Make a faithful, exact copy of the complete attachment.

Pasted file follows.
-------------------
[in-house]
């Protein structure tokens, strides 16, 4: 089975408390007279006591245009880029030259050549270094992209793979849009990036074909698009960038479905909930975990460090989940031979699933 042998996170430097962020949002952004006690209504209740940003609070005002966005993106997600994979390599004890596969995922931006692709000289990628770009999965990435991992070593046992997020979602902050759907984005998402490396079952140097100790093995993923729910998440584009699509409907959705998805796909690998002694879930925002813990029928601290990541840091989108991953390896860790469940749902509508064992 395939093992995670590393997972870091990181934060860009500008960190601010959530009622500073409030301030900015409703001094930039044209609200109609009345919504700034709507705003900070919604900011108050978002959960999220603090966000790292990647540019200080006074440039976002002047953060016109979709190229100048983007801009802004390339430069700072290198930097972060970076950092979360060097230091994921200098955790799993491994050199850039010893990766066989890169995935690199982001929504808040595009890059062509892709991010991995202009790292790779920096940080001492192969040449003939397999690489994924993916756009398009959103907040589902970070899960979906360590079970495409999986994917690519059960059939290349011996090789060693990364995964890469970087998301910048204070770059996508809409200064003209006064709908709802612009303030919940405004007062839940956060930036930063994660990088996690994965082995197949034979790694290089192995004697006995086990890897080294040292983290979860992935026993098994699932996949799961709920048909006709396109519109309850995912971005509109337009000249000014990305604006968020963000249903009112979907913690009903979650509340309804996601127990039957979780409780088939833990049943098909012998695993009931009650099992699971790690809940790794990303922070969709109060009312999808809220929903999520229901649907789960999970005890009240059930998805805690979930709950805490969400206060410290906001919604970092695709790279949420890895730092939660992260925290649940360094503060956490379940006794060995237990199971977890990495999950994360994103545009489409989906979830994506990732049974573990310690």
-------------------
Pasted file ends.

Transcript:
[in-house]
């Protein structure tokens, strides 16, 4: 089975408390007279006591245009880029030259050549270094992209793979849009990036074909698009960038479905909930975990460090989940031979699933 042998996170430097962020949002952004006690209504209740940003609070005002966005993106997600994979390599004890596969995922931006692709000289990628770009999965990435991992070593046992997020979602902050759907984005998402490396079952140097100790093995993923729910998440584009699509409907959705998805796909690998002694879930925002813990029928601290990541840091989108991953390896860790469940749902509508064992 395939093992995670590393997972870091990181934060860009500008960190601010959530009622500073409030301030900015409703001094930039044209609200109609009345919504700034709507705003900070919604900011108050978002959960999220603090966000790292990647540019200080006074440039976002002047953060016109979709190229100048983007801009802004390339430069700072290198930097972060970076950092979360060097230091994921200098955790799993491994050199850039010893990766066989890169995935690199982001929504808040595009890059062509892709991010991995202009790292790779920096940080001492192969040449003939397999690489994924993916756009398009959103907040589902970070899960979906360590079970495409999986994917690519059960059939290349011996090789060693990364995964890469970087998301910048204070770059996508809409200064003209006064709908709802612009303030919940405004007062839940956060930036930063994660990088996690994965082995197949034979790694290089192995004697006995086990890897080294040292983290979860992935026993098994699932996949799961709920048909006709396109519109309850995912971005509109337009000249000014990305604006968020963000249903009112979907913690009903979650509340309804996601127990039957979780409780088939833990049943098909012998695993009931009650099992699971790690809940790794990303922070969709109060009312999808809220929903999520229901649907789960999970005890009240059930998805805690979930709950805490969400206060410290906001919604970092695709790279949420890895730092939660992260925290649940360094503060956490379940006794060995237990199971977890990495999950994360994103545009489409989906979830994506990732049974573990310690």